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Hands-on with Apple’s new TV

Apple (AAPL) announced a long list of new products on Wednesday: A large iPad Pro, new iPhone models, and upgraded Apple TV.

The Apple TV is by far the most interesting out of the three newly announced products and opens up a new world of new possibilities for developers around the world. The small black box will still allow consumers to stream movies and TV shows from various content providers, but now gives developers the ability to create apps that run on the set-top box.

Developers will also have the ability to sell TV apps or games through a dedicated App Store, similar to one found on iOS devices.

In small, temporary living rooms Apple representatives demonstrated various aspects of the new device at its Sept. 9 event. One area was dedicated to showing off the reworked HBO Go app, while another showcased Netflix and offered a basic overview of the Apple TV’s new interface.


I was able to try out the new system for a few minutes, which included chatting with Siri (Apple’s digital assistant), and testing Apple TV’s new remote, which also doubled as a gamepad while playing Disney Infinity 3 Star Wars.

Consumers will be able to navigate the TV’s menu system by using a small touchpad that takes up the top third of the remote. A swipe left or right will highlight various items (be it a movie poster or app on your TV screen). By applying a little pressure to the touchpad, users can also launch a new app or, for example, open an information screen for movies and TV shows.

It was all too easy to move around the screen using the touchpad and will feel somewhat natural for users, especially for those familiar with the iOS Remote app. Those who own an Apple TV that uses one of the small silver remotes will be happy to know that it has almost doubled in size, which, in theory, should make it harder to lose.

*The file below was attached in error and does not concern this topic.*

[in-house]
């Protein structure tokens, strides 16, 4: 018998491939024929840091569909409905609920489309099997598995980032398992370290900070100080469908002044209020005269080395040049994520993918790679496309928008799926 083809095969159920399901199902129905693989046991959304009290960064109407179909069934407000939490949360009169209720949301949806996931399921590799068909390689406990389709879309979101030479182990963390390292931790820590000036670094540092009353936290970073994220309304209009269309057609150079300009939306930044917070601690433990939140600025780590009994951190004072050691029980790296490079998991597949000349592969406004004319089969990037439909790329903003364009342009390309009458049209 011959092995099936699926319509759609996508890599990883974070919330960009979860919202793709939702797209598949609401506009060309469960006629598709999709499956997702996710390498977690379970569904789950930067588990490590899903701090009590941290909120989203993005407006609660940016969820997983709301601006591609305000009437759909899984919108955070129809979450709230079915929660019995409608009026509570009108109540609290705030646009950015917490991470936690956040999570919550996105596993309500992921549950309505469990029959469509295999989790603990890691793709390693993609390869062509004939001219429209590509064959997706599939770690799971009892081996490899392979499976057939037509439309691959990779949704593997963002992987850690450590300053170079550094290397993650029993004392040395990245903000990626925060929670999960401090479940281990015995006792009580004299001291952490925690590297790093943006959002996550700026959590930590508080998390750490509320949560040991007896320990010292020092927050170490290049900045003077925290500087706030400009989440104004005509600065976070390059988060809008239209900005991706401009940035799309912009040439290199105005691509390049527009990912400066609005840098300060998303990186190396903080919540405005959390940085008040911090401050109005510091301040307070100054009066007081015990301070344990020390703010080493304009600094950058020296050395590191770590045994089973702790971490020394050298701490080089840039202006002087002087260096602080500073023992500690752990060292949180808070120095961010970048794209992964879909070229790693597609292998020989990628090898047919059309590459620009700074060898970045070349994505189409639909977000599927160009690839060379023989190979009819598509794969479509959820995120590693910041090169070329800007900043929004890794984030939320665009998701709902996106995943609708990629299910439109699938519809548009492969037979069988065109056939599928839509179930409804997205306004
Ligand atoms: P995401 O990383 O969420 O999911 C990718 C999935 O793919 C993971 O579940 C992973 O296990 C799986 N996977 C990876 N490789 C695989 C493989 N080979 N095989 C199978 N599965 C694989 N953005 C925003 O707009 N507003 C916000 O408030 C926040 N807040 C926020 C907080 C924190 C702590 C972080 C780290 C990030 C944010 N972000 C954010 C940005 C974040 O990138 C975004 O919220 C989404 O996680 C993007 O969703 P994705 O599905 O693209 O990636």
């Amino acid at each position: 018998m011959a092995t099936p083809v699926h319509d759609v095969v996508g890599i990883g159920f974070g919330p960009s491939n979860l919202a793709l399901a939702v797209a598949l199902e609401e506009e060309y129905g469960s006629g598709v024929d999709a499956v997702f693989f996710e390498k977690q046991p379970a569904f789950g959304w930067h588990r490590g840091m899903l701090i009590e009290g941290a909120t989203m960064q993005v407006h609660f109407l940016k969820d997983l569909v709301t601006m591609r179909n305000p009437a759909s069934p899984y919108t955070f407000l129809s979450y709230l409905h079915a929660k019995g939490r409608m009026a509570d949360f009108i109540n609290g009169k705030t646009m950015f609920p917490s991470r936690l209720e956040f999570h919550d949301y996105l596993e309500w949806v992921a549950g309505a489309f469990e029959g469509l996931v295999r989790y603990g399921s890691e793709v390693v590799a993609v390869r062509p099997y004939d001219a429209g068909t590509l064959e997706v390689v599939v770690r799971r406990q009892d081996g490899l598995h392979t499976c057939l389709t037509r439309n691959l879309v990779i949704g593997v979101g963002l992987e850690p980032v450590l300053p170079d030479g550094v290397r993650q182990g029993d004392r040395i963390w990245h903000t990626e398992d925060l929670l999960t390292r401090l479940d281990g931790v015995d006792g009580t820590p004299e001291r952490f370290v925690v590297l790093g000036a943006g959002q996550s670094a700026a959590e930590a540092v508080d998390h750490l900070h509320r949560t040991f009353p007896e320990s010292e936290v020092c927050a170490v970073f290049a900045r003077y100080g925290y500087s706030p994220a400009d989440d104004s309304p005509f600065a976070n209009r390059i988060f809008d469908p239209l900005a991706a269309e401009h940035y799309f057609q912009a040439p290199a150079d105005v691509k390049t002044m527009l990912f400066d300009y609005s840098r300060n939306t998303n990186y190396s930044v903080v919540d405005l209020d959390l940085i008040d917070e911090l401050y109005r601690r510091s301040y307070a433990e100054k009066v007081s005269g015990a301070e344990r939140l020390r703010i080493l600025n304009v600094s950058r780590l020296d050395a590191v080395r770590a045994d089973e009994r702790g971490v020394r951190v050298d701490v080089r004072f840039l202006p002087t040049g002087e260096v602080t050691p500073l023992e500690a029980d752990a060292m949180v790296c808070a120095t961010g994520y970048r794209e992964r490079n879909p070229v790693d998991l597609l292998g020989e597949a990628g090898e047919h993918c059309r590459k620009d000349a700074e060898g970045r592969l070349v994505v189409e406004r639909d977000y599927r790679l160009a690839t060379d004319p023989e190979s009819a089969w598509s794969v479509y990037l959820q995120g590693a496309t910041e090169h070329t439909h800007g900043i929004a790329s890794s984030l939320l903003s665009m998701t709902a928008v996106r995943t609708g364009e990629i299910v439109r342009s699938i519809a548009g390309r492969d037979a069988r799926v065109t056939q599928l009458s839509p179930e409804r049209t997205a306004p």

I was able to activate Siri by pressing and holding a dedicated button on the remote. When giving Siri commands such as, for example, “find movies with Nicolas Cage” I felt the urge to place the remote as close to my mouth as possible so I could be heard in the noisy environment. Later I was told holding the remote beside my mouth isn’t necessary, and sure enough the next person to demo Siri held the remote at chest level and was heard just fine.

When it came time to test Apple TV’s gaming prowess, I opted to try the Star Wars game, which required me to use the remote as a game controller.

The game required me to fly a spaceship on a mission where I was tasked with shooting at bad guys in different environments. I was able to steer my spaceship past several obstacles by tilting the remote. I expected a delay or lag between when I physically tilted the remote and when the fictional spaceship actually turned, but was surprised there was none.

The future of Apple TV as a platform, and not simply a content provider, is complicated. Either developers are going to get on board and create quality apps, or we’re going to see apps that add little value and overwhelm Apple TV.

The Apple TV will be available at the end of October at $149 for a 32GB model, or $199 for a 64 GB model.

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